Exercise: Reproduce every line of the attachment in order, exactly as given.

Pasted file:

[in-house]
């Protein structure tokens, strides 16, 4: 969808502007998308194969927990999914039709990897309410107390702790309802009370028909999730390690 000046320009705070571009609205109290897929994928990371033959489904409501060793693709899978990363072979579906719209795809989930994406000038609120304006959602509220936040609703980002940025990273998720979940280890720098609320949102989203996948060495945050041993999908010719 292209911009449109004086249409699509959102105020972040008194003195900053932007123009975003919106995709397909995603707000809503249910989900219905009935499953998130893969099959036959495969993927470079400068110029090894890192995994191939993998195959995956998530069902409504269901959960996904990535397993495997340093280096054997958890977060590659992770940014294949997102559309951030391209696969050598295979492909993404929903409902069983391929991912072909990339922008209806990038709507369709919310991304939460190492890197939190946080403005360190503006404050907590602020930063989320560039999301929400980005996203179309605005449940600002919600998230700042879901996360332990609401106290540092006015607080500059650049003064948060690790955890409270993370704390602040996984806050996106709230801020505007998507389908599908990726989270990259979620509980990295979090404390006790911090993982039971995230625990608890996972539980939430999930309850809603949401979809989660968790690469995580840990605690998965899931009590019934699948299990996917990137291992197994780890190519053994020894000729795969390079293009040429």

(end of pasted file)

[in-house]
């Protein structure tokens, strides 16, 4: 969808502007998308194969927990999914039709990897309410107390702790309802009370028909999730390690 000046320009705070571009609205109290897929994928990371033959489904409501060793693709899978990363072979579906719209795809989930994406000038609120304006959602509220936040609703980002940025990273998720979940280890720098609320949102989203996948060495945050041993999908010719 292209911009449109004086249409699509959102105020972040008194003195900053932007123009975003919106995709397909995603707000809503249910989900219905009935499953998130893969099959036959495969993927470079400068110029090894890192995994191939993998195959995956998530069902409504269901959960996904990535397993495997340093280096054997958890977060590659992770940014294949997102559309951030391209696969050598295979492909993404929903409902069983391929991912072909990339922008209806990038709507369709919310991304939460190492890197939190946080403005360190503006404050907590602020930063989320560039999301929400980005996203179309605005449940600002919600998230700042879901996360332990609401106290540092006015607080500059650049003064948060690790955890409270993370704390602040996984806050996106709230801020505007998507389908599908990726989270990259979620509980990295979090404390006790911090993982039971995230625990608890996972539980939430999930309850809603949401979809989660968790690469995580840990605690998965899931009590019934699948299990996917990137291992197994780890190519053994020894000729795969390079293009040429």